Here in the U.S., the action is starting to get wild and woolly after the volatile ride seen over the past couple of weeks. To many observers, including yours truly and the rest of my team, the trading is reminiscent of the extreme volatility seen during 2011. As such, it might be time to buckle up and focus on the big-picture trends in the market and to exhibit some caution.
S&P 500 Index - Daily
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This Morning's Pre-Game Indicators
Here are the Pre-Market indicators we review each morning before the opening bell...
Major Foreign Markets:
Hong Kong: -5.84%
Crude Oil Futures: -$0.15 to $52.18
Gold: +$1.30 at $1152.90
Dollar: higher against the yen, euro and pound
10-Year Bond Yield: Currently trading at 2.231%
Stock Indices in U.S. (relative to fair value):
S&P 500: -13.59
Dow Jones Industrial Average: -127
NASDAQ Composite: -31.80
Thought For The Day:
You can easily judge the character of a man by how he treats those who can do nothing for him. -James D. Miles
Current Market Drivers
We strive to identify the driving forces behind the market action on a daily basis. The thinking is that if we can both identify and understand why stocks are doing what they are doing on a short-term basis; we are not likely to be surprised/blind-sided by a big move. Listed below are what we believe to be the driving forces of the current market (Listed in order of importance).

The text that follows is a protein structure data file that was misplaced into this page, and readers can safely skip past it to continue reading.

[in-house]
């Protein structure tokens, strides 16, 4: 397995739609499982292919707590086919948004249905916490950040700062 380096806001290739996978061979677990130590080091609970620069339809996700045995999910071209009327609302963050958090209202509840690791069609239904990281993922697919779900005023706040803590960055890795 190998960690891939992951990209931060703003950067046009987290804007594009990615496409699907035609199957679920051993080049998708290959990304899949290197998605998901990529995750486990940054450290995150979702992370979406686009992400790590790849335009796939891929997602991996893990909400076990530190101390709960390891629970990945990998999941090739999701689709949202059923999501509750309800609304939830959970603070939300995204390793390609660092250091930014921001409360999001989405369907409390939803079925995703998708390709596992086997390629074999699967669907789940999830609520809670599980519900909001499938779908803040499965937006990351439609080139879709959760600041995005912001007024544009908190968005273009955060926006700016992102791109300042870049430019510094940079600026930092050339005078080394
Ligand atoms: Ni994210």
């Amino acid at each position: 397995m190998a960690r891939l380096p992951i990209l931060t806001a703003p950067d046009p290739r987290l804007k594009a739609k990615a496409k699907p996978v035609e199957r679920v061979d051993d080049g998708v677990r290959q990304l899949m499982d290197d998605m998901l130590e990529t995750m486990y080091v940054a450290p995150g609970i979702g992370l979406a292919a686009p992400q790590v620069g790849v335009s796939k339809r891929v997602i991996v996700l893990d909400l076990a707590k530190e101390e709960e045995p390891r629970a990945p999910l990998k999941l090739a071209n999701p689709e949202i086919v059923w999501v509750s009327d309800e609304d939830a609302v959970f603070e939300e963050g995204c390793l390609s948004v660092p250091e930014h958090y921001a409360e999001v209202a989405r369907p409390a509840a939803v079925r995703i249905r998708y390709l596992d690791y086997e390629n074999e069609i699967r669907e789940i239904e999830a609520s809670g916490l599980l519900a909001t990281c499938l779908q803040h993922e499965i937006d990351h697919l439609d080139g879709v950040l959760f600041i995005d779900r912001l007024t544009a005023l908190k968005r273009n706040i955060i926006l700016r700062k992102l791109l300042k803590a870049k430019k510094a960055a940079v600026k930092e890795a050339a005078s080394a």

1. The State of the Greek Crisis
2. The State of China's Stock Market
3. The State of Fed/ECB/PBoC Policy
4. The State of the U.S. Economy
The State of the Trend
We believe it is important to analyze the market using multiple time-frames. We define short-term as 3 days to 3 weeks, intermediate-term as 3 weeks to 3 months, and long-term as 3 months or more. Below are our current ratings of the three primary trends:
Short-Term Trend: Moderately Negative
(Chart below is S&P 500 daily over past 1 month)
Intermediate-Term Trend: Moderately Negative
(Chart below is S&P 500 daily over past 6 months)
Long-Term Trend: Moderately Positive
(Chart below is S&P 500 daily over past 2 years)
Key Technical Areas:
Traders as well as computerized algorithms are generally keenly aware of the important technical levels on the charts from a short-term basis. Below are the levels we deem important to watch today: